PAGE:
Al Fox Carraway tells her story of choosing God despite loneliness

Ari Davis
Al Fox Carraway addresses UVU students at a devotional on Friday, Jan. 13, 2017. Carraway is known as “the Tattooed Mormon” to many Mormons. (Ari Davis)

Al Fox Carraway said that happiness is real and can be found by following Jesus Christ in a devotional address at Utah Valley University on Friday, Jan. 13.

Carraway is known to many Mormons as “the Tattooed Mormon,” although today she would rather be known for who she is rather than who she was. Carraway is a blogger, public speaker, and a marketing employee of The Church of Jesus Christ of Latter-day Saints. Carraway recently published her first book, More Than A Tattooed Mormon.

Carraway shared her conversion story at the devotional.

“Close your eyes. Imagine Christ standing in front of you, right in front of you, and he smiles,” Carraway said

Carraway said she imagined Christ smiling at her as an answer to a distraught prayer she offered soon after her baptism. This image of Christ was all she needed to keep going as she left her friends and family behind to join the LDS Church.

“Comfort is always there because Christ is always there, and with him we can overcome and conquer the world,”  Carraway said.

During this lonely period, she read the Book of Mormon during any free moment she had.

“Not once did my situation change because of it, but every single time I was given the strength and the knowledge to handle what I was going through,” Carraway said.

Carraway spoke of her journey through finding, accepting and sticking with the gospel. She said that to find real happiness, each person’s journey needs to begin and end with Christ.

Carraway said sincere prayer, scripture study and a “real try” all helped her on her journey.  A “real try” happened for Carraway when she began doing what the missionaries asked with the intent to find out if was true, rather than to spite the missionaries.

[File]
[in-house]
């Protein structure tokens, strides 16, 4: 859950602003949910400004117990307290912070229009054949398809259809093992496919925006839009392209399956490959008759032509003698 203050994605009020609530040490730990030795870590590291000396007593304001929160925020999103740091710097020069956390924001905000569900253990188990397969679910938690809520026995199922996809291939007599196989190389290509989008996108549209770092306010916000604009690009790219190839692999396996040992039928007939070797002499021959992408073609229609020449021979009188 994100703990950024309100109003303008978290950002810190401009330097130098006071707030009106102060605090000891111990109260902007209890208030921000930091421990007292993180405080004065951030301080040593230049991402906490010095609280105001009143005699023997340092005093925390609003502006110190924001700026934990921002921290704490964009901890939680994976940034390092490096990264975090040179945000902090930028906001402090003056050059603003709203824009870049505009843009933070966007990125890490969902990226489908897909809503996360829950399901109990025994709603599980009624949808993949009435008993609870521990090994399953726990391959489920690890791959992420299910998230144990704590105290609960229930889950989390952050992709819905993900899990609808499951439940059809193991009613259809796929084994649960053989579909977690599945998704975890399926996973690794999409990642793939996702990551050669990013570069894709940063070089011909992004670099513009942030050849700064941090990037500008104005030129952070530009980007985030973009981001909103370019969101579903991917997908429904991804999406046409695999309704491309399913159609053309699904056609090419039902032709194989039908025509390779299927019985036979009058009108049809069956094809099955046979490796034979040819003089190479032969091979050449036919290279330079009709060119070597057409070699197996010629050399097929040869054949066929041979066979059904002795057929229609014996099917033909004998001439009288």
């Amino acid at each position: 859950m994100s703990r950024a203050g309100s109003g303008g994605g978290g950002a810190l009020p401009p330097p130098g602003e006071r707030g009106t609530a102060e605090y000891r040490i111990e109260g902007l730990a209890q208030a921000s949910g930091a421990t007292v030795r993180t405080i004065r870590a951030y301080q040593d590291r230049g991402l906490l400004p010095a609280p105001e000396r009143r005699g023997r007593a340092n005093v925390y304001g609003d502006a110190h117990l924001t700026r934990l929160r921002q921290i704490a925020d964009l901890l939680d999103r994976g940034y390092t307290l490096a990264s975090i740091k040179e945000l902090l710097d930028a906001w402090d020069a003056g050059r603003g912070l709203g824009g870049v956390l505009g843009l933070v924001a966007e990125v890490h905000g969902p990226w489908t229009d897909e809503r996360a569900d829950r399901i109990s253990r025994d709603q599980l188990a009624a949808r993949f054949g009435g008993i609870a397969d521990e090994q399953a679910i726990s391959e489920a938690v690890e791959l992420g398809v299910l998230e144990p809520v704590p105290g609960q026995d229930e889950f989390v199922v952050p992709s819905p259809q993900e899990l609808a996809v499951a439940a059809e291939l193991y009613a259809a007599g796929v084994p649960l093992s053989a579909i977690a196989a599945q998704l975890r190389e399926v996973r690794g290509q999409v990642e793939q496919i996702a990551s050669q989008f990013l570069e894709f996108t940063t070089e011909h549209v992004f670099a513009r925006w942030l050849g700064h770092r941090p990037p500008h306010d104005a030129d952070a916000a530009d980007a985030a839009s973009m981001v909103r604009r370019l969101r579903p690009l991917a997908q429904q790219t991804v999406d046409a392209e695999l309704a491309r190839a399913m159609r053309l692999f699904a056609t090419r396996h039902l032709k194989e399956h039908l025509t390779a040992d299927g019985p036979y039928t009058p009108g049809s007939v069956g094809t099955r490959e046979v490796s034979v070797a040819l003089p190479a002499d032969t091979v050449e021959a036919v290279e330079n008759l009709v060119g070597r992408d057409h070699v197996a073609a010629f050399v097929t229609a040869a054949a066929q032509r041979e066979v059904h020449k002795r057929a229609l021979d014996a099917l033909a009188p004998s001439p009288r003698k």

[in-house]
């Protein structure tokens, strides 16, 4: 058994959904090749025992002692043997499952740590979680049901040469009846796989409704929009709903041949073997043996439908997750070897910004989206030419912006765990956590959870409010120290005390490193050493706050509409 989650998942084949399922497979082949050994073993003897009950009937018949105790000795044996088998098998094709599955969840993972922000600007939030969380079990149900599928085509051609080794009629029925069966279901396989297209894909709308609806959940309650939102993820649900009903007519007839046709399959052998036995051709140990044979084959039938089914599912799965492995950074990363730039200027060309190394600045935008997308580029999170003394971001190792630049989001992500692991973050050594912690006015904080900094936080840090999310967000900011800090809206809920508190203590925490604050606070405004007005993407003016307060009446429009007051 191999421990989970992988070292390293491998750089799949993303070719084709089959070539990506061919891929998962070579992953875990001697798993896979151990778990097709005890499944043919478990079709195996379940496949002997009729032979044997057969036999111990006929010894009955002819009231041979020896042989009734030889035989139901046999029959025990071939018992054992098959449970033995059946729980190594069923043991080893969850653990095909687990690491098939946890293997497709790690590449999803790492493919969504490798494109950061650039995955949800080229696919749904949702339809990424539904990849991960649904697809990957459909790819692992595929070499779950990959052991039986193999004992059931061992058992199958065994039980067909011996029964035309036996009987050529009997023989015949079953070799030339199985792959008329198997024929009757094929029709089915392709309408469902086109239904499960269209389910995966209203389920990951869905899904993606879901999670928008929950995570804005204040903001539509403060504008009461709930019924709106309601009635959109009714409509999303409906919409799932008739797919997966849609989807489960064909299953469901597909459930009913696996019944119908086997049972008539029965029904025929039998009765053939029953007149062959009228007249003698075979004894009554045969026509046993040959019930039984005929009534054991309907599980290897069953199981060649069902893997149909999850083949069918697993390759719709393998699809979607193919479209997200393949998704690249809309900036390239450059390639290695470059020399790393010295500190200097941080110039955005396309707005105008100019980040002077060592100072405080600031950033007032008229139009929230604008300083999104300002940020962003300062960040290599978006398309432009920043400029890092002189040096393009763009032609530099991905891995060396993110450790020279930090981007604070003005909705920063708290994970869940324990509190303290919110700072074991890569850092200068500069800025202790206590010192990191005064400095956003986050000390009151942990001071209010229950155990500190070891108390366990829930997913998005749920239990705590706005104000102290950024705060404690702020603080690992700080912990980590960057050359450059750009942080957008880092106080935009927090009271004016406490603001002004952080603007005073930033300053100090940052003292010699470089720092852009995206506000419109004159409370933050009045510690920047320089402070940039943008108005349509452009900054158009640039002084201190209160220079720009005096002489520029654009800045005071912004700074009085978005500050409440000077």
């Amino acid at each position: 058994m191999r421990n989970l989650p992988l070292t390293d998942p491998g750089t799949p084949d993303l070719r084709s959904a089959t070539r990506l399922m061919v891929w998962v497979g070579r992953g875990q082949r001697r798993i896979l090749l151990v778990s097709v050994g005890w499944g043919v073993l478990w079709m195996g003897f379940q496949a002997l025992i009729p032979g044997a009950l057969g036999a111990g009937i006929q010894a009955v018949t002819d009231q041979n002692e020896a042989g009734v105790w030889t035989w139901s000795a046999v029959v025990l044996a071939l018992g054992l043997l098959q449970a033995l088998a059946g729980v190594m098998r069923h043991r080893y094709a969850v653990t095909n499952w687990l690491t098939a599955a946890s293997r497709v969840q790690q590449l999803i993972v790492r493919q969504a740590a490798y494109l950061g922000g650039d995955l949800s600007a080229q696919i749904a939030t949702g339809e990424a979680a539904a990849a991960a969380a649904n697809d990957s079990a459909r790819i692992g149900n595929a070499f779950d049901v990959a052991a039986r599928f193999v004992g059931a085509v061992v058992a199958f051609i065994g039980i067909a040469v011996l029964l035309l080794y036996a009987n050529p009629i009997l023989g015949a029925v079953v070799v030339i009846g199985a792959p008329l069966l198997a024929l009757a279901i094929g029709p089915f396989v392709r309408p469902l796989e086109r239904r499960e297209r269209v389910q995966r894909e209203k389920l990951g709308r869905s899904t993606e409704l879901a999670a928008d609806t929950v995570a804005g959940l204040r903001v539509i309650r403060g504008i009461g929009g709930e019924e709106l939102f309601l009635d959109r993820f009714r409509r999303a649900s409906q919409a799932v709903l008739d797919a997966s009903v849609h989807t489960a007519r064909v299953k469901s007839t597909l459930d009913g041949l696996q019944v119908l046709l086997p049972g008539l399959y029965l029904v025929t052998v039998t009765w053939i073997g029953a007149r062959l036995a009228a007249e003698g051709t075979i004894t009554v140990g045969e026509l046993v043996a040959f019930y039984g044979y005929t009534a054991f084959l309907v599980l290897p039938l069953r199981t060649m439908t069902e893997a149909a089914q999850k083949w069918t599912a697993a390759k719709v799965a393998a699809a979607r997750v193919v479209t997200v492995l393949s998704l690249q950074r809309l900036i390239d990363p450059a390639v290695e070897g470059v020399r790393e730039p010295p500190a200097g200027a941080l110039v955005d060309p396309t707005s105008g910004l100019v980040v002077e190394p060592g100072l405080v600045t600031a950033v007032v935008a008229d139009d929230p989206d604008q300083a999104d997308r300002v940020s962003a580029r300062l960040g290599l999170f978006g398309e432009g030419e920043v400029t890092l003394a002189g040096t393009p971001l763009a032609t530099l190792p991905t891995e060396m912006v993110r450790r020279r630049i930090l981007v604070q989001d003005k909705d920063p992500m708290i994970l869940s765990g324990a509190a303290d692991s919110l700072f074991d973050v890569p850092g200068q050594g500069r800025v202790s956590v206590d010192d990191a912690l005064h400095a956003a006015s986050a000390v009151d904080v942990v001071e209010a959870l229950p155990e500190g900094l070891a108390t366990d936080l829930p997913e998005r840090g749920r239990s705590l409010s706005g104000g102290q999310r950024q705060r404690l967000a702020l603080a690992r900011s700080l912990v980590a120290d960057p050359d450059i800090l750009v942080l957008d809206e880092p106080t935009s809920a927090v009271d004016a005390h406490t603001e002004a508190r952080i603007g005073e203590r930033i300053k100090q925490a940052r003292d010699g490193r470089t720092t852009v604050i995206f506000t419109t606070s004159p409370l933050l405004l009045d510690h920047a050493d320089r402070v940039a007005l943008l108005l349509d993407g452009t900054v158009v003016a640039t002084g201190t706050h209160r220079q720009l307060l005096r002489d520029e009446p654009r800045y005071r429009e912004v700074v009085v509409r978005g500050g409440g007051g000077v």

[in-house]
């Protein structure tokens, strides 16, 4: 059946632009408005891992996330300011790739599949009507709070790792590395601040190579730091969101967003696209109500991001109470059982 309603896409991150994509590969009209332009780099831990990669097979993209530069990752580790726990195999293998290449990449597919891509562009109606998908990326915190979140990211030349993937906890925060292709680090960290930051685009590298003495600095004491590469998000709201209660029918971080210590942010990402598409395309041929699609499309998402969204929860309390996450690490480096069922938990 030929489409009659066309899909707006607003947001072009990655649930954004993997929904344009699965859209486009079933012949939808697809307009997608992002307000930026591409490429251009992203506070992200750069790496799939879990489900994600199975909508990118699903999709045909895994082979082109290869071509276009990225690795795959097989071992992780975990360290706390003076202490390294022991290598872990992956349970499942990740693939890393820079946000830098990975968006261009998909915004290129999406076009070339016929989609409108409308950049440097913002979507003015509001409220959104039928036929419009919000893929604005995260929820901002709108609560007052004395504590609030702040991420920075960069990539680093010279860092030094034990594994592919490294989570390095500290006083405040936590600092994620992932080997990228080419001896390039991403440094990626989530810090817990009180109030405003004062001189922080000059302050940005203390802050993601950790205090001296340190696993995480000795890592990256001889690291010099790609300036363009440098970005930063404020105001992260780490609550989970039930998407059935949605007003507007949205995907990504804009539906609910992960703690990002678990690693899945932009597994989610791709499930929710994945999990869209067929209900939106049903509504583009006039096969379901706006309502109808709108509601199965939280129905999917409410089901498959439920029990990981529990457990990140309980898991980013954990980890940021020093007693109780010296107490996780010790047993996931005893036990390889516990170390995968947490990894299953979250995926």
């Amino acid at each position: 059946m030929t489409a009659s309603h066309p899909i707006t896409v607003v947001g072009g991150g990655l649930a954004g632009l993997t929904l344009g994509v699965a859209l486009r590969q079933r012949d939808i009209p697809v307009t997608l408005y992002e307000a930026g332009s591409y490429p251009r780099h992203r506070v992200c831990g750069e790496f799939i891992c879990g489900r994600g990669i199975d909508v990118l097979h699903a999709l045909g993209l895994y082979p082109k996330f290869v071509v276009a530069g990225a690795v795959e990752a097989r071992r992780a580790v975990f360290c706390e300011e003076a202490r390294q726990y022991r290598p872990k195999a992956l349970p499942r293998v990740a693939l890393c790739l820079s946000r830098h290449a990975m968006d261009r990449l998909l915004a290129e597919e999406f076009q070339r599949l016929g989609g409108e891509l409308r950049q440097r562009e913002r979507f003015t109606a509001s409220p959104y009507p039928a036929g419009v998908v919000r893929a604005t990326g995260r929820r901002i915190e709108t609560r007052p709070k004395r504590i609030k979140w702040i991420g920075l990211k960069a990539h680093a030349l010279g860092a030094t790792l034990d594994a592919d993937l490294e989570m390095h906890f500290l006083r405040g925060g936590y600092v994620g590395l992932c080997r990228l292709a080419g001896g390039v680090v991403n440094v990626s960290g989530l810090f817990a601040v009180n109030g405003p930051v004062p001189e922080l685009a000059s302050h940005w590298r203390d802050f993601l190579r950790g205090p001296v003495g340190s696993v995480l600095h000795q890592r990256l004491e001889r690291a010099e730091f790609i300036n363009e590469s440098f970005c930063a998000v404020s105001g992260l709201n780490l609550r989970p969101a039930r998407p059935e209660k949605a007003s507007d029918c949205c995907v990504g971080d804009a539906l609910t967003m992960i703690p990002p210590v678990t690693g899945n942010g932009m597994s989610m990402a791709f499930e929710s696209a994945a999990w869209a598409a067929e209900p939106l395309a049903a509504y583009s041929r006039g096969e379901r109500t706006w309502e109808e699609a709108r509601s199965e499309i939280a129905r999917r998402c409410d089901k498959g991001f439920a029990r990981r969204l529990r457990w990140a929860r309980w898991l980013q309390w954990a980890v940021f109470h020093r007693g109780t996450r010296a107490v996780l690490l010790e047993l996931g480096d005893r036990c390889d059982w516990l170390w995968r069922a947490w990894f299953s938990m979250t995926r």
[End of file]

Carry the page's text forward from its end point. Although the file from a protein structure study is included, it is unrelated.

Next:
Carraway said she was embarrassed to be affiliated with a religion until she received the gift of the Holy Ghost after her baptism.

“When I got that gift I physically felt — physically felt — myself get that gift,” Carraway said.The contrast is huge. The difference is real. And in that exact second, I was not embarrassed. I was not ashamed. I wanted to shout it to New York: ‘Happiness is real.’”

Ari Davis
Al Fox Carraway speaks about her conversion story to a full audience at the UVU Institute Building. (Ari Davis)

Carraway experienced terrible loneliness along the way, she said.  Her friends ridiculed her after her baptism. Her family stopped speaking to her for years.

After Carraway moved to Utah, the loneliness persisted. People would not speak to her because of the tattoos printed across her body.  Audience members gasped when she explained the judgement she received while living in Utah Valley.

Carraway said people’s stares felt like lasers.

“The lasers didn’t stop. I wanted to walk around with my scriptures, but the lasers wouldn’t stop,” Carraway said. “I felt indescribably lonely.”

Carraway said her choice and other members’ choice is not so much “Will we get offended?” or “Will I have faith?” These are part of a greater choice, a choice Latter-day Saints make at baptism.

“What it came down to, and what it always comes down to, is choose God or not,” Carraway said.

Ari Davis
Students listen to Al Fox Carraway tell her conversion story at a UVU devotional. Carraway said prayer and scripture study helped her during lonely periods. (Ari Davis)

Carraway said her life is better than anything she could have picked for herself.  She concluded by saying God will make life so much better than anyone can imagine.

“If you just try — your real try — you will find yourself in places you never would have imagined; you’ll find yourself doing things you never thought you could,” Carraway said. “You’ll find yourself becoming better, becoming the person Heavenly Father wants you to become. And oh, what a feeling.”

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